Sunday, December 22, 2013

Christian Tribalism: does God call us to stand up for the truth?

There seems to be a great deal of emphasis in Christian circles involving "standing up for the truth": affirming an unpopular but Biblical position regarding some issue that conflicts with contemporary Western mores. The latest flap is about Phil Robertson of the Duck Dynasty TV show, his interview with the magazine GQ, and network A&E's banning of Phil from the show. Conservative Christians are up in arms about censorship and free speech and most of all Standing Up for Biblical Truth.

What I see in all of this is a mindset I'd call Christian Tribalism.

Christian Tribalism is merely the religious version of a mindset shared by most people throughout history. It's basic form is encapsulated in the phrase, "Us vs. Them."  The basic idea is that We are at war, or at least in competition, with Them. We, of course, are the Good Guys, and They are the Bad Guys. Our job is to fight, or defend, or take a stand, for the Good Guys and for the principles that we believe in. We're looking to defeat the other guy, whether the weapons of our warfare are swords or guns or pens or tweets.

Friday, December 13, 2013

More on Rob Bell's "What Is the Bible?"

I have no intention of starting a running commentary on Rob Bell's "What Is the Bible?" series on Tumblr, but a couple of recent posts of his 1) answer some questions I had raised about how he was going to handle the Resurrection, and 2) provide a wonderful example of how not to do exegesis on Ephesians 1:9-10.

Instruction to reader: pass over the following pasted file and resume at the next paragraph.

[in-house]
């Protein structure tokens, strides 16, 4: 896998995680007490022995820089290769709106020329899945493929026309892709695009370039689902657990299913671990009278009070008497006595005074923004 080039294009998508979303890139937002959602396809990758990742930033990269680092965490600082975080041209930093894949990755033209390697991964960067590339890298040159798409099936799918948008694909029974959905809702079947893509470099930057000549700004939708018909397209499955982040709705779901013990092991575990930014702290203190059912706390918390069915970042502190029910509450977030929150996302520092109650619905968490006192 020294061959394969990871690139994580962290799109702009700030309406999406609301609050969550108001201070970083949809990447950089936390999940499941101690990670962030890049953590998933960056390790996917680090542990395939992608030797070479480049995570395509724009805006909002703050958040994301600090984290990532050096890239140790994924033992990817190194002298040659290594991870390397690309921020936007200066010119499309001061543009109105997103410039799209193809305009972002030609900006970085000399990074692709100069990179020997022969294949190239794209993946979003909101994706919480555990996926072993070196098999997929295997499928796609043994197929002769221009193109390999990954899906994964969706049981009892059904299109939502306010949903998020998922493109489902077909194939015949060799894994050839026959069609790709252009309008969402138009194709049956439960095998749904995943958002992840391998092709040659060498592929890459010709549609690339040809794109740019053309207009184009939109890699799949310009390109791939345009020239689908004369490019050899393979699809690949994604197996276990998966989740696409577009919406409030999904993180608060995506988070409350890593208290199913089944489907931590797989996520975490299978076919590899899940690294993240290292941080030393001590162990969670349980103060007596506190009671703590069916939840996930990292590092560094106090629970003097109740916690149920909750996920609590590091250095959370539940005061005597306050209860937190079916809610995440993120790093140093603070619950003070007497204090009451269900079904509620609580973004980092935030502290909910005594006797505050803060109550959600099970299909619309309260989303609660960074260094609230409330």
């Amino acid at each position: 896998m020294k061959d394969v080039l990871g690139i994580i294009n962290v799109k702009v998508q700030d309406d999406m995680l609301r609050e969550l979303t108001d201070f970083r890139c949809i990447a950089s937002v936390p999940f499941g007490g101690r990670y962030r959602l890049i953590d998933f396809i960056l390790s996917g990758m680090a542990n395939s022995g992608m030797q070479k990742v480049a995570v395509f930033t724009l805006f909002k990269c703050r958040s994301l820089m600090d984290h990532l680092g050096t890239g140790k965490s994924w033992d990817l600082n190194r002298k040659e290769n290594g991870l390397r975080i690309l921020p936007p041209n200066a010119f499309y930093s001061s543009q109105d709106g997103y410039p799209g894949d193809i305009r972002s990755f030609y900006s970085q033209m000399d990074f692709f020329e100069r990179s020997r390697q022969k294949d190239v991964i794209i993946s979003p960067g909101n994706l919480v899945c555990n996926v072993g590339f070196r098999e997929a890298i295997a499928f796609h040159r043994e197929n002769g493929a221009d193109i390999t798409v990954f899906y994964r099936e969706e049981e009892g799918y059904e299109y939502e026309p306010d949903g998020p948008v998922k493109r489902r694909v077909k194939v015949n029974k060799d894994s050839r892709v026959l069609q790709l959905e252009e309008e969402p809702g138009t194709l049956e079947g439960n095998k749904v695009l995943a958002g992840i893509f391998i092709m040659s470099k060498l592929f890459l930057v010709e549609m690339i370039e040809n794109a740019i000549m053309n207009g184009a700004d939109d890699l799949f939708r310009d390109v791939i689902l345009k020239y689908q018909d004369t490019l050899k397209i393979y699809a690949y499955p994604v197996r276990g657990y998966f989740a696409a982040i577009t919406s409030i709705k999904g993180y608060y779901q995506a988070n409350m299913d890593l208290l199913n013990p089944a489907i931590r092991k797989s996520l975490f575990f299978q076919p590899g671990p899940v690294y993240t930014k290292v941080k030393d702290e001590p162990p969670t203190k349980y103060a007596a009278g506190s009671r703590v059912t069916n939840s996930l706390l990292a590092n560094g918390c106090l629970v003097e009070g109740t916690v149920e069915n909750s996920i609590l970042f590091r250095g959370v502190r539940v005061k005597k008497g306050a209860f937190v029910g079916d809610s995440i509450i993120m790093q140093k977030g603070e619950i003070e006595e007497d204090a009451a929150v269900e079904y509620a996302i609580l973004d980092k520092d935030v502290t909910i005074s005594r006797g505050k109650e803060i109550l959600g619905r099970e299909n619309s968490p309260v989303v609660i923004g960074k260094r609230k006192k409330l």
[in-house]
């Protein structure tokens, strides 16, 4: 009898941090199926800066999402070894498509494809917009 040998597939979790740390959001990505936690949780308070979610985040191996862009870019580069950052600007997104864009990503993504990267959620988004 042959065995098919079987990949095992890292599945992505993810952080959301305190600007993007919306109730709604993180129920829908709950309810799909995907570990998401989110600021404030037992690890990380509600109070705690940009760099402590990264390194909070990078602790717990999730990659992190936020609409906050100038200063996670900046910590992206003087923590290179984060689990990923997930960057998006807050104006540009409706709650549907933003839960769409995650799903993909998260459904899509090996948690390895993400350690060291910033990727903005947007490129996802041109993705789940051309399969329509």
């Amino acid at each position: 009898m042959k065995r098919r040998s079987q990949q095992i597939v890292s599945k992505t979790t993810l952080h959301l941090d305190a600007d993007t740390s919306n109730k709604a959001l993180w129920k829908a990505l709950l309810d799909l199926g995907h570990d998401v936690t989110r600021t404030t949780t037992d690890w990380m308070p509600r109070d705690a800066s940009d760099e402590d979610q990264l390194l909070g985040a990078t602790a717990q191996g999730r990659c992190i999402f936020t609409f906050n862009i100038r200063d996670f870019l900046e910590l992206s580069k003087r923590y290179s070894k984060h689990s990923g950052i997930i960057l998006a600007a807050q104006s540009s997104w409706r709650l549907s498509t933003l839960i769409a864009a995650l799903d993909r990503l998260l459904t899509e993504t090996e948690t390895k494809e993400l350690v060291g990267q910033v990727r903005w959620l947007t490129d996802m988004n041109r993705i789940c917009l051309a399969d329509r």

First, on the Resurrection. I had raised the question of how Rob would handle Jesus' resurrection, considering the fact that he had made a point of saying that the historicity of events in Scripture was beside the point. In his post #18 of the series, Rob gets to the Resurrection. And his conclusion is that, yes, literally, "Dude is alive!"(Rob is living in southern California now. And surfing a lot.)

So that's great: Rob and I agree that the Resurrection really happened. Rob gets there by an interesting path--he sees the discrepancies (or what he views as discrepancies) in the various Resurrection narratives and post-Resurrection appearances of Jesus as evidence that this was not propaganda and therefore really happened. (That it was women who saw Jesus first is additional evidence. A phony story would not have been set up that way.) So Rob manages to affirm the literal truth of the Resurrection while not having to affirm (or reconcile) the literal truth of any of the documents that document that fact. It all fits into his method pretty well.